Your School. Your Paper. Since 1936.

The Suffolk Journal

Your School. Your Paper. Since 1936.

The Suffolk Journal

Your School. Your Paper. Since 1936.

The Suffolk Journal

Armenian Student Association seeks to educate campus on history and culture

Armenia is a small country that lays just above the northern fringes of the Middle East in the Caucasus Mountains. Its unique position in the world, at the crossroads of Iran, Turkey, the Arab world, and Russia, has resulted in a diverse and vibrant culture.

At Suffolk University, a newly revitalized Armenian Students Association (ASA; not to be confused with the African Student Association) aims to bring a piece of that culture to campus. “Our goal is to connect people with a connection or interest in Armenian culture in the Suffolk community,” said sophomore and founding member of the club Lori Yogurtian.

In the past, Suffolk has had sizeable Armenian student populations. They had often gathered in de facto groups, but by the time Yogurtian was a freshman the network had “fizzled out.” Yogurtian and a friend, along with Suffolk photography professor Ken Martin decided to dedicate themselves to starting an official Armenian club to bring awareness of the culture to campus. “No one knows about what Armenia is … we just want to bring the Armenian culture to Suffolk,” said Yogurtian, a double major in management and marketing.

(Photos by Ken Martin)

Still in the process of getting off the ground, the ASA has not had any major events on campus. However, they have participated in events with other local ASA chapters at which Suffolk students are always welcome. “Next year we’re going to have a lot more organization,” Yogurtian said, elaborating that the group is planning for an Armenian culture night on campus next year.

So far, the highlight event for the club has been its year-end celebrations. “Every semester all of the [local branches] have an event at a restaurant … it’s like dinner, dancing and music. We turn the restaurant into a club … we even got kicked out of one place,” Yogurtian said.

All around, the ASA is “A very chill club … it’s a way to get involved without too much commitment … a great way to network, meet new people, make connections, and learn something about Armenian culture.”

The ASA knows how to have fun, but also takes seriously its status as representatives of the Armenian culture in America. Armenia has a long and complex history. With the exception of two years following WWI and the 23 years since the break-up of the Soviet Union, Armenia has spent its entire history since the 1230s under the influence of various foreign occupiers, who usually tended to enact oppressive policies toward  Armenians. During WWI, the occupying Ottoman Turks carried out a genocide of the Armenian people, which some estimate killed over a million. This led to a diaspora of the Armenian people, many of whom are now scattered across the Middle East, Europe, and the rest of the world.

The ASA not only wishes to be active in spreading Armenian culture, but awareness of Armenia’s long and oftentimes painful history. “There is an Armenian genocide memorial near the North End, so every year, starting last year, we do a candlelit vigil,” Yogurtian said. “Every year for the Armenian genocide, there are a bunch of different things that people try to do to raise awareness. A lot of times, the events only attract Armenians. We want to reach out to non-Armenians, and people who don’t know about it.” The group is planning a bigger event for next year, which marks the 100th anniversary of the genocide.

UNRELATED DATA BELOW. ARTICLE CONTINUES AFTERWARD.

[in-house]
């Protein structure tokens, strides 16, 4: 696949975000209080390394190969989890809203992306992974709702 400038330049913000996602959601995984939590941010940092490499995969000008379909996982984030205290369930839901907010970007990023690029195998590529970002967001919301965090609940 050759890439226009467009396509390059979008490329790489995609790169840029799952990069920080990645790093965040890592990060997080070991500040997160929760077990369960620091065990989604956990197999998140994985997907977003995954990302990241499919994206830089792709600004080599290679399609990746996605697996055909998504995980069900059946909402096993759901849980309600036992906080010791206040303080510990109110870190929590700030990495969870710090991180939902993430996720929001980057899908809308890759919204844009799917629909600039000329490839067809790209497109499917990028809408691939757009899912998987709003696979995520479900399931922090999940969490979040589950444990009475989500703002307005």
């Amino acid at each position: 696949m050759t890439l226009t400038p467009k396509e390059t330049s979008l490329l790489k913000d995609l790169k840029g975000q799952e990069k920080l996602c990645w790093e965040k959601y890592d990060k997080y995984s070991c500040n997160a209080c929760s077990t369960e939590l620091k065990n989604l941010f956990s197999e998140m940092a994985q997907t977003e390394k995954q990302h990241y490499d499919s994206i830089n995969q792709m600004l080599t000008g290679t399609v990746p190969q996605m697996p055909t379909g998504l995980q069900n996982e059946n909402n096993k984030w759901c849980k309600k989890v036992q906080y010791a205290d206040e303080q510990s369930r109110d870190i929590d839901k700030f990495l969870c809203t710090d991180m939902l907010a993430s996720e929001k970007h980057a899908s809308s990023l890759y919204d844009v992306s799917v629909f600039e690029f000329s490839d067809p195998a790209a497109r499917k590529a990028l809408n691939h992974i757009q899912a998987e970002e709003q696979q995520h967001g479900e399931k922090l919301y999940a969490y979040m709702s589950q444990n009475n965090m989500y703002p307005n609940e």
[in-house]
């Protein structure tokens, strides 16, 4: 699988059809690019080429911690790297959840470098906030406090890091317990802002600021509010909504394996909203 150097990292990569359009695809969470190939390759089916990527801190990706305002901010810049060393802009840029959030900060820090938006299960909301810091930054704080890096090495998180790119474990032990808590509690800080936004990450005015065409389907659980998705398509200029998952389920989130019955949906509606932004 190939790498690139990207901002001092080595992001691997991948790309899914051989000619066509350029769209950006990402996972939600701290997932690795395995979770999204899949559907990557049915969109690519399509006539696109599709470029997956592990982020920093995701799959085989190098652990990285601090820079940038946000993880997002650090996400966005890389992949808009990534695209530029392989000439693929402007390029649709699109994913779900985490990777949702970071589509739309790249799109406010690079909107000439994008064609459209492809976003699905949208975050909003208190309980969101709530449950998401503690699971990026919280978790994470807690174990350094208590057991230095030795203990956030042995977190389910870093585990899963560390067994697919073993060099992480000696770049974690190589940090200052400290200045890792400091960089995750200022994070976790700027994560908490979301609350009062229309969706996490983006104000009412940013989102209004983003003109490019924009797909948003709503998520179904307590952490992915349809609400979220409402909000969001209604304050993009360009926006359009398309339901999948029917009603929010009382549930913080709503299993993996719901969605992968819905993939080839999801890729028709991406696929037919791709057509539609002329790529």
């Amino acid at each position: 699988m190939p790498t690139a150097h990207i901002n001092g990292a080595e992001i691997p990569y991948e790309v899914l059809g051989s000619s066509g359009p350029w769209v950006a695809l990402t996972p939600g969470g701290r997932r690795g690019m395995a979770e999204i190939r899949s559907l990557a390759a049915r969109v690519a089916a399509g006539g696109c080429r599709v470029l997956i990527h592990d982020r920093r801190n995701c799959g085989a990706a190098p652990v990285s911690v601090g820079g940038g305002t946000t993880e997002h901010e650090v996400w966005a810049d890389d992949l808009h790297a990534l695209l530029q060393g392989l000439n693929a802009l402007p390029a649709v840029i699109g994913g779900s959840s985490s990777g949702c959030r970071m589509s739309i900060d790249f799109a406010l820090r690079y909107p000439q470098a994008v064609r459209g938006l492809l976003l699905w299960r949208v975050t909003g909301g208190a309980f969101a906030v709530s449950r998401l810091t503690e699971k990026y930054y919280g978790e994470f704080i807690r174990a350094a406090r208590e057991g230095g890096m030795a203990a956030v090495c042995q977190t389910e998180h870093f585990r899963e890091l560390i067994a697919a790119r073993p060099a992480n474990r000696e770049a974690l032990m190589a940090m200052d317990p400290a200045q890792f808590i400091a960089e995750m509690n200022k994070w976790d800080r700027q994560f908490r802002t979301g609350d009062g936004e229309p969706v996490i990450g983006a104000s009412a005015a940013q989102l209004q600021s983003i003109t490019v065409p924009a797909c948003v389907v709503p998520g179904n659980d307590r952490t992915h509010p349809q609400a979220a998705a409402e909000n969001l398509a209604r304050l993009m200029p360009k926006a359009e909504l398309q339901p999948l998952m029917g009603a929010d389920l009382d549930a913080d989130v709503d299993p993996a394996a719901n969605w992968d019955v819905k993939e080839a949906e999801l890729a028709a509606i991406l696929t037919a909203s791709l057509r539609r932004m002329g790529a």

A testament to how controversial the Armenian genocide is lies right here at Suffolk. One of this year’s commencement speakers for the Suffolk University Law School is Soviet-born but naturalized American citizen Abraham Foxman. Foxman is a holocaust survivor and national director of the Anti-Defamation League, an international Jewish NGO, whose goal is to “fight anti-Semitism and all forms of bigotry, defend democratic ideals and protect civil rights for all.”

In 2007, Foxman came under fire for comments he made regarding a resolution passed by U.S. Congress that recognized the Armenian genocide. “I don’t think congressional action will help reconcile the issue. The resolution takes a position; it comes to a judgment,” said Foxman in a statement issued to the Jewish Telegraphic Agency. Foxman met a firestorm of public opinion and was labeled a denier of the genocide.

Foxman defended his statement to The Boston Globe, claiming “that the consequences of [the Ottoman government’s] actions were indeed tantamount to genocide,” but that the resolution “is a counterproductive diversion and will not foster reconciliation between Turks and Armenians.”

Regardless, Foxman’s inclusion in Suffolk Law’s commencement ceremony has sparked controversy. “He has outspokenly opposed recognition of the genocide in the U.S. He’s also opposing [Project51, the controversial Muslim community center near Ground Zero], and is for racial profiling of all Muslims and Muslim-Americans,” Yogurtian said.

The ASA picked up on a petition addressed to President McCarthy, demanding Foxman’s removal as a commencement speaker and the abandonment of plans to award him an honorary Juris Doctorate. Yogurtian and the other ASA members signed and circulated the petition, helping it reach its goal of 500 signatures. As of Tuesday night, the petition had 513 signatures.

The ASA welcomes all students, Armenian or not, to join the club. Balancing fun with education, awareness, and activism about Armenia’s unique culture and displaced people, the group is hoping to expand its presence on campus and is looking towards a bright future.

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Armenian Student Association seeks to educate campus on history and culture